The study compared the centre of pressure measurements (COP) and vertical ground reaction forces (vGRF) from a pressure insole system to that from force plates (FP) during two flywheel quadriceps resistance exercises: leg press and squat. The comparison was performed using a motion capture system and simultaneous measurements of COP and vGRF from FP and insoles. At lower insole-vGRF (<250 N/insole) COP accuracy deteriorated and those data were excluded from further analysis. The insoles systematically displaced the COP slightly posteriorly and medially compared to the FP measurements. Pearson's coefficient of correlation (r) between insole- and FP-COP showed good agreement in both the anteroposterior (squat: r = 0.96, leg press: r = 0.97) and mediolateral direction (squat: r = 0.84, leg press: r = 0.90), whereas the root-mean-square errors (RMSE) were lower in the mediolateral (squat: 3.9 mm, leg press: 4.5 mm) than the anteroposterior (squat and leg press: 11.8 mm) direction. Vertical GRF was slightly overestimated by the insoles in leg press and RMSE were greater in leg press (8% of peak force) than in squat (6%). Overall, results were within the range of previous studies performed on gait. The strong agreement between insole and FP measurements indicates that insoles may replace FPs in field applications and biomechanical computations during resistance exercise, provided that the applied force is sufficient.

  • 9.
    Keramidas, Michail E.
    et al.
    KTH, School of Engineering Sciences in Chemistry, Biotechnology and Health (CBH), Centres, Swedish Aerospace Physiology Centre, SAPC.
    Siebenmann, Christoph
    KTH, School of Engineering Sciences in Chemistry, Biotechnology and Health (CBH), Centres, Swedish Aerospace Physiology Centre, SAPC.
    Norrbrand, Lena
    KTH, School of Engineering Sciences in Chemistry, Biotechnology and Health (CBH), Centres, Swedish Aerospace Physiology Centre, SAPC.
    Gadefors, Magnus
    Mil Acad Karlberg, Stockholm, Sweden..
    Eiken, Ola
    KTH, School of Engineering Sciences in Chemistry, Biotechnology and Health (CBH), Centres, Swedish Aerospace Physiology Centre, SAPC.
    A brief pre-exercise nap may alleviate physical performance impairments induced by short-term sustained operations with partial sleep deprivation - A field-based study2018In: Chronobiology International, ISSN 0742-0528, E-ISSN 1525-6073, Vol. 35, no 10, p. 1464-1470Article in journal (Refereed)
    Abstract [en]

    The purpose of the study was to evaluate the recuperative efficacy of pre-exercise napping on physical capacity after military sustained operations (SUSOPS) with partial sleep deprivation. Before and after a 2-day SUSOPS, 61 cadets completed a battery of questionnaires, and performed a 2-min lunges trial and a 3,000-m running time-trial. After the completion of SUSOPS, subjects were randomized to either a control [without pre-exercise nap (CON); n = 32] or a nap [with a 30-min pre-exercise nap (NAP); n = 29] group. SUSOPS enhanced perceived sleepiness and degraded mood in both groups. Following SUSOPS, the repetitions of lunges, in the CON group, were reduced by similar to 2.3%, albeit the difference was not statistically significant (p = 0.62). In the NAP group, however, the repetitions of lunges were increased by similar to 7.1% (p = 0.01). SUSOPS impaired the 3,000-m running performance in the CON group (similar to 2.3%; p = 0.02), but not in the NAP group (0.3%; p = 0.71). Present results indicate, therefore, that a relatively brief pre-exercise nap may mitigate physical performance impairments ensued by short-term SUSOPS.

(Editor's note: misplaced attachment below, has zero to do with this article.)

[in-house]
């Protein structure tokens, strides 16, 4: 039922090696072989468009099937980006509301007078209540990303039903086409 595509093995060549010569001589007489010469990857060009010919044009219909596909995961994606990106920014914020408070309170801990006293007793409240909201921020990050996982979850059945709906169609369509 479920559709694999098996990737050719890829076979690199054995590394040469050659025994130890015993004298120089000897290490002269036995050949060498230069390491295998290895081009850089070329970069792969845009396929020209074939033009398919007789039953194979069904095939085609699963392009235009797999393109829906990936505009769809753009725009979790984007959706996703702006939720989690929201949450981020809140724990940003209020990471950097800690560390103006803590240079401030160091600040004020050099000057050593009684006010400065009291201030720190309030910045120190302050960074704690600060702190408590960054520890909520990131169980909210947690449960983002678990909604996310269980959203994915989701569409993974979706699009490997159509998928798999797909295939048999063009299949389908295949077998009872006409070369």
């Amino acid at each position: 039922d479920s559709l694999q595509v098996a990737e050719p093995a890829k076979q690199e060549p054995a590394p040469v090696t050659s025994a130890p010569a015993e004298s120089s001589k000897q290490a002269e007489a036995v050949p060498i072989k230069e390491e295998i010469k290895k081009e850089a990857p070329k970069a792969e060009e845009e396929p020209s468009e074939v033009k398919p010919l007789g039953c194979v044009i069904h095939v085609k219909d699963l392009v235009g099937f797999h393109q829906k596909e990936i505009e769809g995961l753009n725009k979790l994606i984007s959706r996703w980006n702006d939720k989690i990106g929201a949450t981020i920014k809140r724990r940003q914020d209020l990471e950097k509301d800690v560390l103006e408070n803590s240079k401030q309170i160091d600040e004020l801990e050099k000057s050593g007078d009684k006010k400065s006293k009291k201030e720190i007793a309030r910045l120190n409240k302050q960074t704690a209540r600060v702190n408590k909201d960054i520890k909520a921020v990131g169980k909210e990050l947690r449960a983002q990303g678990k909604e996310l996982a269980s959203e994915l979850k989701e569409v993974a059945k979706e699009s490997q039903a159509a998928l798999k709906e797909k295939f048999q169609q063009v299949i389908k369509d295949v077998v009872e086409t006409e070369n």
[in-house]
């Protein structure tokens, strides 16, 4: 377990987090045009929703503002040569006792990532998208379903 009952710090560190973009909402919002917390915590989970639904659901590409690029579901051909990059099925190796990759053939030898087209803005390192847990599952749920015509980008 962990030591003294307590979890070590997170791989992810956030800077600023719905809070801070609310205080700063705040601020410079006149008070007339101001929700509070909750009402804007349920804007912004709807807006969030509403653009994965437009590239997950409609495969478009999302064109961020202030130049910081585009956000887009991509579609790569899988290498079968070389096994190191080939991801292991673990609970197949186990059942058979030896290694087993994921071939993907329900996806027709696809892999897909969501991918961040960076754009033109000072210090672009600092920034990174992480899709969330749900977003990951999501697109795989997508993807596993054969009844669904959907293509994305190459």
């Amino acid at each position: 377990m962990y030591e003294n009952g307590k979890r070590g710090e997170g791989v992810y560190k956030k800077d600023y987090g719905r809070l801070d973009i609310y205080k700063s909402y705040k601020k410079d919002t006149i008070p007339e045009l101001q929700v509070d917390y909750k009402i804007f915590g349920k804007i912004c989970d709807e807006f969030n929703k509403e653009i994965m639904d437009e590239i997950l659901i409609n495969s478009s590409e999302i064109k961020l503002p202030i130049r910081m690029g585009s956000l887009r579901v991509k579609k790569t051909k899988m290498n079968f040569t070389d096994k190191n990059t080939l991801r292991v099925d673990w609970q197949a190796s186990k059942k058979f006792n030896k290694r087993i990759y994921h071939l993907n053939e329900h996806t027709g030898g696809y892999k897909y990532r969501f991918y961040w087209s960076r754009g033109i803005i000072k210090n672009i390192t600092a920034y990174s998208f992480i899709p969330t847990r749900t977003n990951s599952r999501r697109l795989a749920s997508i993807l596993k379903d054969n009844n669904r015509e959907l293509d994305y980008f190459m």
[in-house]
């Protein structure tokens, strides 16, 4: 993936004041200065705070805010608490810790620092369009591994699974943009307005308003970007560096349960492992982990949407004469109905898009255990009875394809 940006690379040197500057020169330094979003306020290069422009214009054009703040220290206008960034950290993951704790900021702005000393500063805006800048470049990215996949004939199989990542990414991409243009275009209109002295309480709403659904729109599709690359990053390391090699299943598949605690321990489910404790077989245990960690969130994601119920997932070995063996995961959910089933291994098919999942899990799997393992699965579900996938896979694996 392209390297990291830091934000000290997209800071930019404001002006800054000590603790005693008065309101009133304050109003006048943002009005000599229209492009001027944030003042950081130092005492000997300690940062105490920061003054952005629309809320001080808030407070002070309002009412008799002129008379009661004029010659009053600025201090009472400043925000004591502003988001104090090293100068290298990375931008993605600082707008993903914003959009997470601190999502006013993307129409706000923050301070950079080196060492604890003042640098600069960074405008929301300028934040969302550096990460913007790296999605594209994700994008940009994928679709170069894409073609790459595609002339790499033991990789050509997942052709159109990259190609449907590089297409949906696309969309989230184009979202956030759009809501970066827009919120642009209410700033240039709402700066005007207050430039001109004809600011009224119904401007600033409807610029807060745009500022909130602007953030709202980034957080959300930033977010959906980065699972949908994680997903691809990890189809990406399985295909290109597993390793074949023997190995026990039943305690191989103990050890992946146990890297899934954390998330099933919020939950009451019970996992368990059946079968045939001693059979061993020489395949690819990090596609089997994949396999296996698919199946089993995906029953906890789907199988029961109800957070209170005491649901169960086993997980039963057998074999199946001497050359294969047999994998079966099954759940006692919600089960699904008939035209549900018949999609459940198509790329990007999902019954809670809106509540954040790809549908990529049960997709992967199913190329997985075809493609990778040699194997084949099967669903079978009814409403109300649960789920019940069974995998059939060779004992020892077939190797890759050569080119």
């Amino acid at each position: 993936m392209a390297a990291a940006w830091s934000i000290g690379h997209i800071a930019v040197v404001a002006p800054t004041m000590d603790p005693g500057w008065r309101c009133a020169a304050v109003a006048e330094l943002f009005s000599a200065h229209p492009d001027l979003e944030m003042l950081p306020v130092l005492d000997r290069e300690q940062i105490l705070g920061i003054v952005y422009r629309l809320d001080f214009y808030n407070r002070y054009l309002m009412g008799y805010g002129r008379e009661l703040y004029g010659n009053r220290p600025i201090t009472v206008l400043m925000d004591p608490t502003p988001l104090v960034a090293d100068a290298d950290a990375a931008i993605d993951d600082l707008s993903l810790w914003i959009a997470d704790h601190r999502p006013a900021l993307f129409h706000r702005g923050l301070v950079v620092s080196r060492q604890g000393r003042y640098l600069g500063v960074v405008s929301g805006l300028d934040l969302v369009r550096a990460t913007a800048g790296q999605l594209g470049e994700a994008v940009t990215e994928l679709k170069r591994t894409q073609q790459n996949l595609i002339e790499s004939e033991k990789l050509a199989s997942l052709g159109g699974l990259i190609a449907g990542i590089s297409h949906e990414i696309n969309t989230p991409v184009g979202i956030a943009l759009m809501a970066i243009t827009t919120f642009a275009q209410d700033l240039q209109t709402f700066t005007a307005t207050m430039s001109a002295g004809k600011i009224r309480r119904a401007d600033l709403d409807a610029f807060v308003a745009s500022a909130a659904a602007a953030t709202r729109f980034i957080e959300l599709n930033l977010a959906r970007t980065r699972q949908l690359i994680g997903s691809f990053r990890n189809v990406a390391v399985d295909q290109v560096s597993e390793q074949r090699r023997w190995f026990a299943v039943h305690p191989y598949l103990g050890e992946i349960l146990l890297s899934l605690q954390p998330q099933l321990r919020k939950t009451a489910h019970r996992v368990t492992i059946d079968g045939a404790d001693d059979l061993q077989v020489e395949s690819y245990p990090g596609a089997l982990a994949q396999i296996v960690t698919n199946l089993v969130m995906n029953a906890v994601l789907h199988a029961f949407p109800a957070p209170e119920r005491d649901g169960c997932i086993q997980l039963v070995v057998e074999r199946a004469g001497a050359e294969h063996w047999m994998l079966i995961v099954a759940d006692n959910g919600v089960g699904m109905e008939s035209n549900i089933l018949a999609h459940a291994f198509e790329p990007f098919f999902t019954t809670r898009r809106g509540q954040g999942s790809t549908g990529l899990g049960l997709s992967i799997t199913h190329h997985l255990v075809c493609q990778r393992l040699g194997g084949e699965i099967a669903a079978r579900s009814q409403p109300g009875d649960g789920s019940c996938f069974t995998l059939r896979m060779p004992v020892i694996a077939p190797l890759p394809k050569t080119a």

• 10.
    Machado-Moreira, Christiano
    et al.
    KTH, School of Engineering Sciences in Chemistry, Biotechnology and Health (CBH).
    Norrbrand, Lena
    KTH, School of Engineering Sciences in Chemistry, Biotechnology and Health (CBH), Biomedical Engineering and Health Systems, Environmental Physiology.
    Grönkvist, Mikael
    KTH, School of Engineering Sciences in Chemistry, Biotechnology and Health (CBH), Biomedical Engineering and Health Systems, Environmental Physiology.
    Eiken, Ola
    KTH, School of Engineering Sciences in Chemistry, Biotechnology and Health (CBH), Biomedical Engineering and Health Systems, Environmental Physiology.
    Thermoregulation upon transition from exercise in a warm environment to exposure to a markedly cold environment; effects of a ventilated vest2018In: Proceedings from Physiology and Pharmacology Annual Scientific Meeting, 2018, 2018Conference paper (Refereed)
  • 11.
    Norrbrand, Lena
    Mittuniversitetet, Institutionen för Hälsovetenskap.
    Acute and early chronic responses to resistance exercise using flywheel or weights2010Doctoral thesis, comprehensive summary (Other academic)
    Abstract [en]

    Resistance exercise using weights typically offers constant external load during coupled shortening (concentric) and lengthening (eccentric) muscle actions in sets of consecutive repetitions until failure. However, the constant external load and the inherent capability of skeletal muscle to produce greater force in the eccentric compared with the concentric action, would infer that most actions are executed with incomplete motor unit involvement. In contrast, use of the inertia of flywheels to generate resistance allows for maximal voluntary force to be produced throughout the concentric action, and for brief episodes of greater eccentric than concentric loading, i.e. “eccentric overload”. Thus, it was hypothesized that acute flywheel resistance exercise would induce greater motor unit and muscle use, and subsequent fatigue, compared with traditional weight stack/free weight resistance exercise. Furthermore, it was hypothesized that flywheel training would induce more robust neuromuscular adaptations compared with training using weights.